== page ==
work-related activities, Feinberg restricted Corder's ability to lift
and/or carry to 10-15 pounds frequently and 15-20 pounds occasionally,
due to lower back pain, R. 384, Feinberg found that Corder's ability to
stand, walk, and sit were unaffected by his impairment. Id. He
stated that Corder could climb, balance, kneel or crawl "occasionally" during an
8-hour day. R. 385. Feinberg noted Corder was capable of frequently
stooping or crouching. Id.
On December 27, 2002, Dr. Raman Popli examined Corder. Popli noted that
Corder's speech was slightly slurred, but that the slurring did not
interfere with the interview. R. 722. Popli found Corder's joints were
normal with a normal range of motion. R. 723. His examination of Corder's
cervical spine showed a slight reduction of the normal lumbar lordosis.
R. 723. Summarizing Corder's condition, Popli opined that Corder suffered
from some reduction in extension and sideward flexion at the lumbosacral
spine. R, 723. Popli found Corder's physical condition, combined with his
painful symptoms, limited his ability to work. He stated that "as per the
claimant," Corder could carry ten pounds occasionally and less than ten
pounds frequently. Popli also noted that according to Corder, his pain
limited his ability to stand and walk to less than two hours per day.
Id. However, Popli noted these restrictions were based on
Corder's "claims of having back pain if he exceeds the limits described
above, There are not any objective findings to back his claims other than
limitation of extension and sideward flexion at the LS spine." R. 725.
Corder's most recent treating physician, Dr. Bowser, noted in January
2003 that Corder's thoracic and lumbar muscles were markedly tender and
that the range of motion of his back was restricted in all directions. R.
731. Bowser reported that Corder complained of pain whenever he was
required to sit or stand for more than 30 minutes at a time, Id.
Bowser also noted that Corder complained of inability to stoop, bend, or
lift because of pain. Id. Based on his medical findings and
Corder's complaints, Bowser opined Corder was unable to sit or stand for
more than 30 minutes, bend, stoop, climb ladders, do overhead work, or
lift more than five pounds. Id. 2. Mental Health History
Corder contends his ability to work is limited by his limited mental
capacity, Corder has been examined by numerous mental health
professionals since filing his disability claim, In 1993, Dr. Diamond, a
psychologist, examined Corder, Diamond reported that Corder was
depressed, R, 159. Diamond administered a WAIS-R IQ test. Corder scored
71 verbal, 76 performance and 72 full scale. Id. His WRAT scores
were also low. Corder was found to possess below third grade reading and
spelling skills. R. 161. Corder had the math skills of a fifth grader.
Id. According to Diamond, Corder possessed poor reasoning skills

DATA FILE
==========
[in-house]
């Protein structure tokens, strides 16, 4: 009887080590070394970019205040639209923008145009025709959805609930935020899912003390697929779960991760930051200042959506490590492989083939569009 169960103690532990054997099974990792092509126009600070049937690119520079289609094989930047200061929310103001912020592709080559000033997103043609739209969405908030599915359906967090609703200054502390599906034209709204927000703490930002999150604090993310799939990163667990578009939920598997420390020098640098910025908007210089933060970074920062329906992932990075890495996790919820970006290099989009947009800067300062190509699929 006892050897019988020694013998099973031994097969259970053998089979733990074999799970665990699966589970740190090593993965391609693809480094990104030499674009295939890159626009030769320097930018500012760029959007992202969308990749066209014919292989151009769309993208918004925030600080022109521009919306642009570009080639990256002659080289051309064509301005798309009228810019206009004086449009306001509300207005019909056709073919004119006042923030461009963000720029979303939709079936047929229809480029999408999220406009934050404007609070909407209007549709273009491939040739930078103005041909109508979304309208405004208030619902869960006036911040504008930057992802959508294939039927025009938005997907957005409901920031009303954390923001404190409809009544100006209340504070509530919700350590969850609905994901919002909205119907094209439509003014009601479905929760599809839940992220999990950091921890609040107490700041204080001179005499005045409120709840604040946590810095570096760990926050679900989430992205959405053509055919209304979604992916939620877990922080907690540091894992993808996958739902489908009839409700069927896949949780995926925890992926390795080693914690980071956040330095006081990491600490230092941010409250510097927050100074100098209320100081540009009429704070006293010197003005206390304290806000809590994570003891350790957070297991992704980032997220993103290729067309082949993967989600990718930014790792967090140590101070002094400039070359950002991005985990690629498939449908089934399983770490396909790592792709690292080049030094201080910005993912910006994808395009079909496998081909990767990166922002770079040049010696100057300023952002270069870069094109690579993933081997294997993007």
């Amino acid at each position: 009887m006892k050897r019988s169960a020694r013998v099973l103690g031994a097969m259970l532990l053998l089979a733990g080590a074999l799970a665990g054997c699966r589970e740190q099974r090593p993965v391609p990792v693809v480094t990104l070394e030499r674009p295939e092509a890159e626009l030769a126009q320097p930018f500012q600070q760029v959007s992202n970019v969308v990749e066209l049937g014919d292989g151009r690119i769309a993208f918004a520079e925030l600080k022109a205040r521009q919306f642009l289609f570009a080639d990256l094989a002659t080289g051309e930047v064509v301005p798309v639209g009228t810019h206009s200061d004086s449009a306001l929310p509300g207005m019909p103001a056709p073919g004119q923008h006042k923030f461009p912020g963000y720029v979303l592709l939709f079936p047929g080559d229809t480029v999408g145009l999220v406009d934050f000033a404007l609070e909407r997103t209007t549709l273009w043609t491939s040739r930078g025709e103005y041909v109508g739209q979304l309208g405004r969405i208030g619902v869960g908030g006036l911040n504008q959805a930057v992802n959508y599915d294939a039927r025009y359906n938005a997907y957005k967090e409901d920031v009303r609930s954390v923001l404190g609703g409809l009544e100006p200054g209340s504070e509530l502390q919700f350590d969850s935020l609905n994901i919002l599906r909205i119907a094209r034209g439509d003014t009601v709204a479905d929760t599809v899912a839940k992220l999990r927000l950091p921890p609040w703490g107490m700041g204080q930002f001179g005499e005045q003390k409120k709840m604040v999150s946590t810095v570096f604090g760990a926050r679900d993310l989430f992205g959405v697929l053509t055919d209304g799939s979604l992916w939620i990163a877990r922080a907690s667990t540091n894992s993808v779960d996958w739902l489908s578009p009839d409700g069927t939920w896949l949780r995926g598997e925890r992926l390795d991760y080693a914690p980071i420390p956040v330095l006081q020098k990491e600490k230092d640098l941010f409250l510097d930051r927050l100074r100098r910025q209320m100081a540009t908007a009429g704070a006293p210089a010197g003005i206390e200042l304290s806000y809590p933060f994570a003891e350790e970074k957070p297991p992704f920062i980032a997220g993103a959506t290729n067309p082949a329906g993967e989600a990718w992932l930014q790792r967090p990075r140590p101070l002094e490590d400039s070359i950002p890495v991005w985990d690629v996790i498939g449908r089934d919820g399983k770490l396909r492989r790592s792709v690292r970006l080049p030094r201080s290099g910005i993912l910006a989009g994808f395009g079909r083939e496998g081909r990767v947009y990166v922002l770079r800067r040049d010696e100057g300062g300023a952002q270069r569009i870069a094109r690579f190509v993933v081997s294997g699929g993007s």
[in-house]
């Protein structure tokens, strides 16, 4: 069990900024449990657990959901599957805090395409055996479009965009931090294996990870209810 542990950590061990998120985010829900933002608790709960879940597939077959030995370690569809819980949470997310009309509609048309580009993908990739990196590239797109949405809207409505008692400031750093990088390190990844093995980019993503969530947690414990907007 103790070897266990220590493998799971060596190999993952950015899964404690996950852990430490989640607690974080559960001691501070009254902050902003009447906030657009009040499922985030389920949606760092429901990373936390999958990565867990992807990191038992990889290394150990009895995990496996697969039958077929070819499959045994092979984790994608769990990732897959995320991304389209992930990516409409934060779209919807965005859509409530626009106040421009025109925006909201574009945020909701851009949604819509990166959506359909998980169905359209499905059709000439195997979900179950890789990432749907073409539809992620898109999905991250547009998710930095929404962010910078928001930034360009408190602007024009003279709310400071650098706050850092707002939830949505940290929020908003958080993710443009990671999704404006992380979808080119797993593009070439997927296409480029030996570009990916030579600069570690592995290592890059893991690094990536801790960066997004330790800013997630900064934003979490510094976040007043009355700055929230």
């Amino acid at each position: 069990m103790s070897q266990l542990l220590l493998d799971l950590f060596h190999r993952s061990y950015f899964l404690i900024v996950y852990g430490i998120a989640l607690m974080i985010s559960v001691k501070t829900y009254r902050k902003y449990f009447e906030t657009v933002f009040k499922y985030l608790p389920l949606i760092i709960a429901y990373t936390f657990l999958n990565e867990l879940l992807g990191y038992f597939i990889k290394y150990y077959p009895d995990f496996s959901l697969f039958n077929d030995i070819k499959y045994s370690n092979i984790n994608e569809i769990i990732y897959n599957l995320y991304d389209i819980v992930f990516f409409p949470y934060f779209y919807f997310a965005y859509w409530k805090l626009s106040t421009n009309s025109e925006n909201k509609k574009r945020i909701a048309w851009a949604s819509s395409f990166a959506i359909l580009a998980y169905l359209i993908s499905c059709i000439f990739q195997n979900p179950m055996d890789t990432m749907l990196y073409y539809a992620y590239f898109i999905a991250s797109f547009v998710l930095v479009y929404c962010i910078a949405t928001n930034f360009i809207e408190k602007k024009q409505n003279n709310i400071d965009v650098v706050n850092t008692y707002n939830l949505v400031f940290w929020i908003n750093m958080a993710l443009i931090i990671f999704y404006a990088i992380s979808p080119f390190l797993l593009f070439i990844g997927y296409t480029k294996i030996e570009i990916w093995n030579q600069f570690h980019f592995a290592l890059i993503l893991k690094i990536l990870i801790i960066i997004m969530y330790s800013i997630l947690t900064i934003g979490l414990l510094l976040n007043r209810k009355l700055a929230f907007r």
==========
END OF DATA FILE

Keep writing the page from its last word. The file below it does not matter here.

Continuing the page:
and a limited vocabulary, Id. On May 21, 1997, Dr. Mary Gardner
examined Corder and diagnosed him as possessing borderline intellectual
functioning. R. 248-52. Gardner administered the WAIS-R IQ and WRAT
tests. R. 250. The results were similar: 74 verbal; 74 performance; 73
full scale; fourth grade reading; fifth grade math. Id. Gardner
noted that Corder had memory problems. She stated that Corder's ability
to remember locations, work-like procedures and to concentrate was
limited. R. 263.
At the hearing be (ore the second ALJ, Dr. Daniel Schiff, a
psychiatrist, testified as a medical expert. He testified that prior to
1995, Corder was addicted to alcohol. R. 516. Schiff assessed Corder's
intellectual abilities as borderline with IQ scores in the 70's, R. 517.
He stated Corder was capable of one and two-step operations that did not
require intensive concentration or long term memory. Id. Schiff
noted Corder's testimony before the ALJ was precise and that he used
multisyllable words. R. 520.
James Ranke testified as a vocational expert during the May 7 and July
17, 2003 hearings before the second ALJ. R. 521-28, The ALJ posed
familiar hypothetical to Ranke. The ALJ asked Ranke to consider the employment prospects for a 35-45 year-old man
with an eleventh grade education, but who could only read at the third
grade level and perform math at the fifth grade level, with Corder's
previous work experience, who could lift up to 20 pounds occasionally, 10
pounds frequently, and sit, stand, or walk as required with no more than
occasional bending to the floor, R. 522. She added the additional
caveat that the hypothetical employee could not perform detailed
or complex tasks that required more than simple operations, in a setting
with no pulmonary irritants. Id. Ranke responded that a person
with these limitations could perform food preparation jobs, library clerk
positions, mail clerk positions, ...